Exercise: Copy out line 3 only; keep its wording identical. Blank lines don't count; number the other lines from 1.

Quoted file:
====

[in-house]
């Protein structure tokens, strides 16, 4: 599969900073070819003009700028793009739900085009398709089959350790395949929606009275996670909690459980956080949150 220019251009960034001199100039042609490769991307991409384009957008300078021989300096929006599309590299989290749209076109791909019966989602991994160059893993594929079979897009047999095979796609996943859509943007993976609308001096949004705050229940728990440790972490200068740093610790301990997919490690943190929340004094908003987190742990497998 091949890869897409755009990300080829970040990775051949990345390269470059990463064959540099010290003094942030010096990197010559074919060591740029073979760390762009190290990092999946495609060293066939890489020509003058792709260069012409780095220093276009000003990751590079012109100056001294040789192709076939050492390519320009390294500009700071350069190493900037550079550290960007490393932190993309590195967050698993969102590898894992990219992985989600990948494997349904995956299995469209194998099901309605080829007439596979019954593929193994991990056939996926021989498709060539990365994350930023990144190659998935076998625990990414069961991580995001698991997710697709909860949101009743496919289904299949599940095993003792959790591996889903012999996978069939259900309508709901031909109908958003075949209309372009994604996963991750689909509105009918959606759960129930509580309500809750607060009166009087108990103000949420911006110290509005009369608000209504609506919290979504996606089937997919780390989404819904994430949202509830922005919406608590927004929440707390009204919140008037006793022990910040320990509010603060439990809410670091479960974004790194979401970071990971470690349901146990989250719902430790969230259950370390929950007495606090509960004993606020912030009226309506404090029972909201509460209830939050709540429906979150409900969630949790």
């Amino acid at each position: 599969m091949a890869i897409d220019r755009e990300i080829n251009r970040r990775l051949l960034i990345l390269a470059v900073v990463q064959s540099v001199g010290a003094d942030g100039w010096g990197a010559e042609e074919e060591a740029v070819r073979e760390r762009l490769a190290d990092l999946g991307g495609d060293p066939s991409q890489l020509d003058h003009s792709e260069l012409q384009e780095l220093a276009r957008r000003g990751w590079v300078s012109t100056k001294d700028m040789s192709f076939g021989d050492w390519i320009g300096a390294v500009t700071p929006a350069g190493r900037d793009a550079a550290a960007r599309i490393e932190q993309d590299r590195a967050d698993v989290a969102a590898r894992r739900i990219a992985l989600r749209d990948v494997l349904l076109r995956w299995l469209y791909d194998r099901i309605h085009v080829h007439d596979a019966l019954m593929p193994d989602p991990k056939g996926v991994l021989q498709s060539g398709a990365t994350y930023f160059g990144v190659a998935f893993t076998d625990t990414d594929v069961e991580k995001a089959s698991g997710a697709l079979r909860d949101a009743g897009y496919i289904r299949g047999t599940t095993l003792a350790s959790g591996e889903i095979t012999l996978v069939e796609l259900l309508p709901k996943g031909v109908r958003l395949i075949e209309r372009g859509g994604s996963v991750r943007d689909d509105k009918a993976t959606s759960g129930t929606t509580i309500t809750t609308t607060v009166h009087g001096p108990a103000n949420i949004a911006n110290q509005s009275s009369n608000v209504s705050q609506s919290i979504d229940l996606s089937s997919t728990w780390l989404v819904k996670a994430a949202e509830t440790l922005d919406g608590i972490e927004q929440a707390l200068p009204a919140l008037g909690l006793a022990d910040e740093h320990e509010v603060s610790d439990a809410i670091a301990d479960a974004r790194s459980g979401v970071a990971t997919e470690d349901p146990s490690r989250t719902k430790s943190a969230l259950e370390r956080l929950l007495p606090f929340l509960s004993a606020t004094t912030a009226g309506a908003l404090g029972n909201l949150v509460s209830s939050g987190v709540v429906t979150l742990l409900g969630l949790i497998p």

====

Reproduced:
């Amino acid at each position: 599969m091949a890869i897409d220019r755009e990300i080829n251009r970040r990775l051949l960034i990345l390269a470059v900073v990463q064959s540099v001199g010290a003094d942030g100039w010096g990197a010559e042609e074919e060591a740029v070819r073979e760390r762009l490769a190290d990092l999946g991307g495609d060293p066939s991409q890489l020509d003058h003009s792709e260069l012409q384009e780095l220093a276009r957008r000003g990751w590079v300078s012109t100056k001294d700028m040789s192709f076939g021989d050492w390519i320009g300096a390294v500009t700071p929006a350069g190493r900037d793009a550079a550290a960007r599309i490393e932190q993309d590299r590195a967050d698993v989290a969102a590898r894992r739900i990219a992985l989600r749209d990948v494997l349904l076109r995956w299995l469209y791909d194998r099901i309605h085009v080829h007439d596979a019966l019954m593929p193994d989602p991990k056939g996926v991994l021989q498709s060539g398709a990365t994350y930023f160059g990144v190659a998935f893993t076998d625990t990414d594929v069961e991580k995001a089959s698991g997710a697709l079979r909860d949101a009743g897009y496919i289904r299949g047999t599940t095993l003792a350790s959790g591996e889903i095979t012999l996978v069939e796609l259900l309508p709901k996943g031909v109908r958003l395949i075949e209309r372009g859509g994604s996963v991750r943007d689909d509105k009918a993976t959606s759960g129930t929606t509580i309500t809750t609308t607060v009166h009087g001096p108990a103000n949420i949004a911006n110290q509005s009275s009369n608000v209504s705050q609506s919290i979504d229940l996606s089937s997919t728990w780390l989404v819904k996670a994430a949202e509830t440790l922005d919406g608590i972490e927004q929440a707390l200068p009204a919140l008037g909690l006793a022990d910040e740093h320990e509010v603060s610790d439990a809410i670091a301990d479960a974004r790194s459980g979401v970071a990971t997919e470690d349901p146990s490690r989250t719902k430790s943190a969230l259950e370390r956080l929950l007495p606090f929340l509960s004993a606020t004094t912030a009226g309506a908003l404090g029972n909201l949150v509460s209830s939050g987190v709540v429906t979150l742990l409900g969630l949790i497998p």